Earlier this year, Corook and their girlfriend, Olivia Barton, released the acoustic-based tune “If I Were a Fish,” a song about finding one’s own identity. The accompanying video went viral and the song has earned over 10 million streams on Spotify, with listeners especially responding to the line “Why is everybody on the internet so mean? / Why is everybody so afraid of what they’ve never seen?” The song also made it to the Billboard Top 100.

Opening the show is another alternative artist, Mary Lambert, a pianist, singer-songwriter, and poet. Lambert, who splits her time between the Valley and Seattle, won national attention in 2012 as the writer and singer of the chorus of the rap-based “Same Love,” which became a popular anthem about marriage equality, earning two Grammy nominations.

Lambert, who struggled to reconcile coming out as a lesbian while growing up in an evangelical home, has had some other hit songs, scored music for film, and hosts a queer and mental health podcast with her spouse, Dr. Wyatt Paige Hermansen.

 

In case you’ve forgotten, two major music festivals will be vying for attention next weekend in Easthampton. Millpond.Live takes place at Millside Park Sept. 15 through 17, while the Arcadia Folk Festival will be staged Sept. 17 at Mass Audubon’s Arcadia Wildlife Sanctuary.

This year, Millpond.Live features three distinct nights of music. Aug. 15 will be a showcase for groups from France, Switzerland and Ethiopia. Aug. 16 offers a slice of Americana, including the Young@Heart Chorus and the multi-instrumentalist Louis Cato, the bandleader for “The Late Show with Stephen Colbert.”

On Aug. 17, meantime, six artists from Ireland will perform on instruments ranging from guitar to fiddle to Uilleann pipes and tin whistle.

The festival, which runs from 6 to 10 p.m. each night is free, but attendees need to register in advance at the website to secure a spot on the grounds, as capacity is limited for health and safety. Donations are also welcome.

The Arcadia Folk Festival, which begins at 10 a.m. on Sept. 17 and runs all day, features a mix of regional and national artists, including The Suitcase Junket and rootsy singer-songwriter James McMurtry, the latter of whom will be playing with his band.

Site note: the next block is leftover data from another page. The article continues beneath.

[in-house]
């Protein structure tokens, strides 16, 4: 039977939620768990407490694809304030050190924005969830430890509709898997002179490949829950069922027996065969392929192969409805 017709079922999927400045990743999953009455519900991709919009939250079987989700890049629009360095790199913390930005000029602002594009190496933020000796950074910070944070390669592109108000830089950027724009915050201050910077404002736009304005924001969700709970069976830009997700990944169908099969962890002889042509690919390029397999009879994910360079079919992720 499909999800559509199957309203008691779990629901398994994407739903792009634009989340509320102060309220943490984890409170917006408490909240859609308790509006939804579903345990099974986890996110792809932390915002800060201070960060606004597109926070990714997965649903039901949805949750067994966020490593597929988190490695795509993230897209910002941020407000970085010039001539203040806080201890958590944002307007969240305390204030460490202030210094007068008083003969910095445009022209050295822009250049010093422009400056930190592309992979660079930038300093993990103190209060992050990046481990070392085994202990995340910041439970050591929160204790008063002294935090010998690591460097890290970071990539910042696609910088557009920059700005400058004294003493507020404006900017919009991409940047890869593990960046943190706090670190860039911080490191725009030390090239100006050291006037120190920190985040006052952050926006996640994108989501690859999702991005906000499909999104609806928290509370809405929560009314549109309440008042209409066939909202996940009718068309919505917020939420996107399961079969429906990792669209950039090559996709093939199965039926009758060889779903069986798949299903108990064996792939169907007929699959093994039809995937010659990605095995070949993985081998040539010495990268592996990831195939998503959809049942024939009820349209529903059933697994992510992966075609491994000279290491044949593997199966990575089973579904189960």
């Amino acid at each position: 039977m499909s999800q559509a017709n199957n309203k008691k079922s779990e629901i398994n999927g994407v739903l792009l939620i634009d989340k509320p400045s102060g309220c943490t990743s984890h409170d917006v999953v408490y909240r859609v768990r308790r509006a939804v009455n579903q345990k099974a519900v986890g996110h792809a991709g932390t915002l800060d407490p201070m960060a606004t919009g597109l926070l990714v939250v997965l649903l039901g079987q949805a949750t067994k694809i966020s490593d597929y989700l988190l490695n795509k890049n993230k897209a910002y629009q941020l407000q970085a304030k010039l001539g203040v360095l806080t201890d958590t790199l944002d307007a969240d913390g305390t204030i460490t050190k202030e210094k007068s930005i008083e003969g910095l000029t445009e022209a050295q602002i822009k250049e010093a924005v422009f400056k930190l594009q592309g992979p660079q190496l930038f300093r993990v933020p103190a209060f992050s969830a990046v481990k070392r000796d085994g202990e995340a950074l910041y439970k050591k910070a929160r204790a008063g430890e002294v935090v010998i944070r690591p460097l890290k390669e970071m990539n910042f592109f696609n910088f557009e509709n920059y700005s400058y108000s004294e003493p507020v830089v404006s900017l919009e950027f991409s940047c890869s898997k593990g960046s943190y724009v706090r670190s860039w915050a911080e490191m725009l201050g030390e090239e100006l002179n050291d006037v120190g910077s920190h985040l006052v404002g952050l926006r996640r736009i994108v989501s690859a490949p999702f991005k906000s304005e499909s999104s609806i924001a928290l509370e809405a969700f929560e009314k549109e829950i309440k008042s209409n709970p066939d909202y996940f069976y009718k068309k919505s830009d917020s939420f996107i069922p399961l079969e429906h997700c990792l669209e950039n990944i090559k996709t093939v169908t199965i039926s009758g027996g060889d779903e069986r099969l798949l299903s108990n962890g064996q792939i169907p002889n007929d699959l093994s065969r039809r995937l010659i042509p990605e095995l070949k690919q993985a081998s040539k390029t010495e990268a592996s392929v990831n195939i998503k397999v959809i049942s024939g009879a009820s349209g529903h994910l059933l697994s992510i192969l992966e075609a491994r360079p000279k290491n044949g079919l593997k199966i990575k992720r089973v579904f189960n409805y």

More music on tap

Pop-flavored singer/songwriter Jake Manzi will be joined by members of LuxDeluxe and other musical friends for an album release party at The Drake in Amherst Sept. 8 at 8 p.m. Folk rocker Wallace Field opens.

The Imagine Project is a reinterpretation by nine area musicians of the songs from John Lennon’s 1971 album of the same name. They’ll be at the Bombyx Center for Arts & Equity in Florence Sept. 9 at 8 p.m.

Also at Bombyx: A benefit concert for victims of the wildfires that devastated the island of Maui in Hawaii in August will bring Fiesta Rumbera, Masala Jazz, and John Sheldon to the arts center Sept. 10 at 6:30 p.m.

Boston’s Ward Hayden and The Outliers, known for their rock-flavored country & western sound, will offer their take on the music of Hank Williams at The Parlor Room in Northampton Sept. 15 at 7:30 p.m.

Remember the early ’80s New Wave hit (and accompanying MTV video) “I Melt With You” by Modern English? The band is still at it — they have a new single out, “Long in the Tooth” — and they’ll be at Hawks & Reed Performing Arts Center in Greenfield Sept. 16 at 8 p.m.

More indie music comes to The Drake Sept. 15 with Balien, made up of two fraternal twins and their younger sister, at 8 p.m. (Laura Elliot opens), and on Sept. 21 with an 8 p.m. “block party” featuring local faves Winterpills, Fancy Trash, and Original Cowards (the latter band has a new album due out soon).

Steve Pfarrer can be reached at spfarrer@gazettenet.com.

]]>